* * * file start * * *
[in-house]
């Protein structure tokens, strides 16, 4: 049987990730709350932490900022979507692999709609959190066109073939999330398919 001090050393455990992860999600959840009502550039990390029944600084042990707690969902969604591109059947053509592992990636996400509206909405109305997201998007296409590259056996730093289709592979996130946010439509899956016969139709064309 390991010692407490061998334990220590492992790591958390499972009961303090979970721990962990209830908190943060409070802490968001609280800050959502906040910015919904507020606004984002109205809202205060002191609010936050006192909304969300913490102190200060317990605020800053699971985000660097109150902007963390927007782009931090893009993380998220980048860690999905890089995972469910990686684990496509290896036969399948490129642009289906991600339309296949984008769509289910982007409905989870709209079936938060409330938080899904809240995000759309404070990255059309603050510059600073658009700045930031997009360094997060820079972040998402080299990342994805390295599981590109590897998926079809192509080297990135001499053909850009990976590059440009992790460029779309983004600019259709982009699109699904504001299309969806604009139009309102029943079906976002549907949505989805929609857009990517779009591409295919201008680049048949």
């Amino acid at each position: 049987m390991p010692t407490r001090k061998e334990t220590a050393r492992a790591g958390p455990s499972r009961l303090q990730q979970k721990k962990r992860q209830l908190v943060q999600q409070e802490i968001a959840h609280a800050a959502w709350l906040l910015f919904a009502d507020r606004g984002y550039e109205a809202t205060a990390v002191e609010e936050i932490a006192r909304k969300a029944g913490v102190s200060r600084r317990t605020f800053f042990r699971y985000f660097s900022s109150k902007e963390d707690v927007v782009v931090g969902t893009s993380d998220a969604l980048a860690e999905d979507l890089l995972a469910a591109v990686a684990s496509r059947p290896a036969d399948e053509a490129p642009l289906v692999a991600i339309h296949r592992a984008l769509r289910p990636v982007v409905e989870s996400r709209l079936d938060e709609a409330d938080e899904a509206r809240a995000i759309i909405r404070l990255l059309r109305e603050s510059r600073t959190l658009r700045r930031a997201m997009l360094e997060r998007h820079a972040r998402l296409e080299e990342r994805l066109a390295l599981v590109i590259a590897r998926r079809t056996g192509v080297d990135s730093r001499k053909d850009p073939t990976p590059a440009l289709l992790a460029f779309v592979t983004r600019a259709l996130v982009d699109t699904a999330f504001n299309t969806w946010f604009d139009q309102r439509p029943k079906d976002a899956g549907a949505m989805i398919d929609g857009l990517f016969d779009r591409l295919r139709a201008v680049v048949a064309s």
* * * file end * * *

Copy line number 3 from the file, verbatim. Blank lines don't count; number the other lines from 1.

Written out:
């Amino acid at each position: 049987m390991p010692t407490r001090k061998e334990t220590a050393r492992a790591g958390p455990s499972r009961l303090q990730q979970k721990k962990r992860q209830l908190v943060q999600q409070e802490i968001a959840h609280a800050a959502w709350l906040l910015f919904a009502d507020r606004g984002y550039e109205a809202t205060a990390v002191e609010e936050i932490a006192r909304k969300a029944g913490v102190s200060r600084r317990t605020f800053f042990r699971y985000f660097s900022s109150k902007e963390d707690v927007v782009v931090g969902t893009s993380d998220a969604l980048a860690e999905d979507l890089l995972a469910a591109v990686a684990s496509r059947p290896a036969d399948e053509a490129p642009l289906v692999a991600i339309h296949r592992a984008l769509r289910p990636v982007v409905e989870s996400r709209l079936d938060e709609a409330d938080e899904a509206r809240a995000i759309i909405r404070l990255l059309r109305e603050s510059r600073t959190l658009r700045r930031a997201m997009l360094e997060r998007h820079a972040r998402l296409e080299e990342r994805l066109a390295l599981v590109i590259a590897r998926r079809t056996g192509v080297d990135s730093r001499k053909d850009p073939t990976p590059a440009l289709l992790a460029f779309v592979t983004r600019a259709l996130v982009d699109t699904a999330f504001n299309t969806w946010f604009d139009q309102r439509p029943k079906d976002a899956g549907a949505m989805i398919d929609g857009l990517f016969d779009r591409l295919r139709a201008v680049v048949a064309s």